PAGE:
snipped from OpenSpaceTechnology/OSLIST...
One other "open" process in planning and community development is the urban design charrette. A charrette is an intense, multi-disciplinary, week-long design workshop that has several feedback loops of input from stakeholders and the wider community. Here are some key features (from the NCI website):
Work collaboratively - Working collaboratively helps to create a long-lived plan based on each individualıs unique contributions.
Design cross-functionally - Multi-disciplinary teams work concurrently to build a feasible solution to community development problems from the onset of the Charrette. Design illustrates the complexity of the problem and can be used to resolve conflict by proposing previously unexplored solutions that represent win/win outcomes
Compress work sessions - Time compression facilitates creative problem-solving by accelerating decision-making and reducing unconstructive negotiation tactics.
Communicate in short feedback loops - Regular stakeholder reviews quickly build trust in the process and foster true understanding and support of the product.
Study the details and the whole - Lasting agreement is based on a fully informed dialog.
Use design to achieve a shared vision and create holistic solutions - Design illustrates the complexity of the problem and can be used to resolve conflict by proposing previously unexplored solutions that represent win/win outcomes.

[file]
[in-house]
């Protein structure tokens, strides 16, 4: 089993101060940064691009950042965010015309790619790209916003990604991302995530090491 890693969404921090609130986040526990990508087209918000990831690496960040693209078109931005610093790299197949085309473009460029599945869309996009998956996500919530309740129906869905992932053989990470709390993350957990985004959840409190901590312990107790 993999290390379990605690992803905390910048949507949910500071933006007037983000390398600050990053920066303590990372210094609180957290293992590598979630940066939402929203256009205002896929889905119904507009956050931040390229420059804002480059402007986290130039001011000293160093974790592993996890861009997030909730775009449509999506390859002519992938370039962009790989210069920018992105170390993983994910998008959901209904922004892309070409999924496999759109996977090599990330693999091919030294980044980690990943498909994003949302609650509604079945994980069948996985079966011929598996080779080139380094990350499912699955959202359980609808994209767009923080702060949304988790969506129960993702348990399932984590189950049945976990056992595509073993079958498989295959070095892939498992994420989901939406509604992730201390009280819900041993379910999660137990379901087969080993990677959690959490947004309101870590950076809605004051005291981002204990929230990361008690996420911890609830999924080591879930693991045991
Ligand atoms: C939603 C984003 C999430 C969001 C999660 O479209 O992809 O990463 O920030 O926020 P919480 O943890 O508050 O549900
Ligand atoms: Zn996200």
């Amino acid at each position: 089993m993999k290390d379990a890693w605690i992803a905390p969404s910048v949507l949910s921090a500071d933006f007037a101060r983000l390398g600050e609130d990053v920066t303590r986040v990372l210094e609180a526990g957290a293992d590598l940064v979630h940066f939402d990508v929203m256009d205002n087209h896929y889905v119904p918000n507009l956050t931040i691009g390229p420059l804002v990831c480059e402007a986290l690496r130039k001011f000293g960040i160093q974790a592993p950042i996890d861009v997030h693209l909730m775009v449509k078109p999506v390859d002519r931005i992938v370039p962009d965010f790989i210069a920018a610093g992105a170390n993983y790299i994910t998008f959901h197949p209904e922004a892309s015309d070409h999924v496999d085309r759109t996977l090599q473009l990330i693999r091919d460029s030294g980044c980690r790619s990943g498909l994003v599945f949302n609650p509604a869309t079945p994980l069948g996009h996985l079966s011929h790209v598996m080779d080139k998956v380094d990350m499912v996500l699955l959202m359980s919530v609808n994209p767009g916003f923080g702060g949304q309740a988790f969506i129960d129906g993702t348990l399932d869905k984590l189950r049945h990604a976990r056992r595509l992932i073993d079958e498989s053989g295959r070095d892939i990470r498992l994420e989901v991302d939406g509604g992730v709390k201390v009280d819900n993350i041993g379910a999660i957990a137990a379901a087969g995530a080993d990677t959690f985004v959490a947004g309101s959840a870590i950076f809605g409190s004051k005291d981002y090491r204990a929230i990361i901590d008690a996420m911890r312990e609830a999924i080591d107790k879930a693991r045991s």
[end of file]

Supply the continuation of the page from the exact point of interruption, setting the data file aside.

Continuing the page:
Include a Charrette that lasts at least 4 to 7 consecutive days - Four days are required to accommodate three feedback loops, scheduled at least a day apart. Three loops are the minimum required to facilitate a change in participantsı perceptions and positions.
Hold the Charrette on site - Working on site fosters participantsı understanding of local values and traditions and provides easy access to stakeholders and information. There is no substitute for sustained personal contact with stakeholders.
Produce a buildable plan - The success of a communityıs work to plan and build together depends on implementation tools such as codes and regulating plans. Plans that sit on the shelf contribute only to citizen apathy. When the goal of a project is a buildable plan from the beginning, it encourages the involvement of those important to implementation.
For more information about charrettes, see these websites:
If you have specific questions, I might be able to answer them. --Jennifer Hurley
Hurley~Franks and Associates, Planning & Urban Design Philadelphia, PA 19102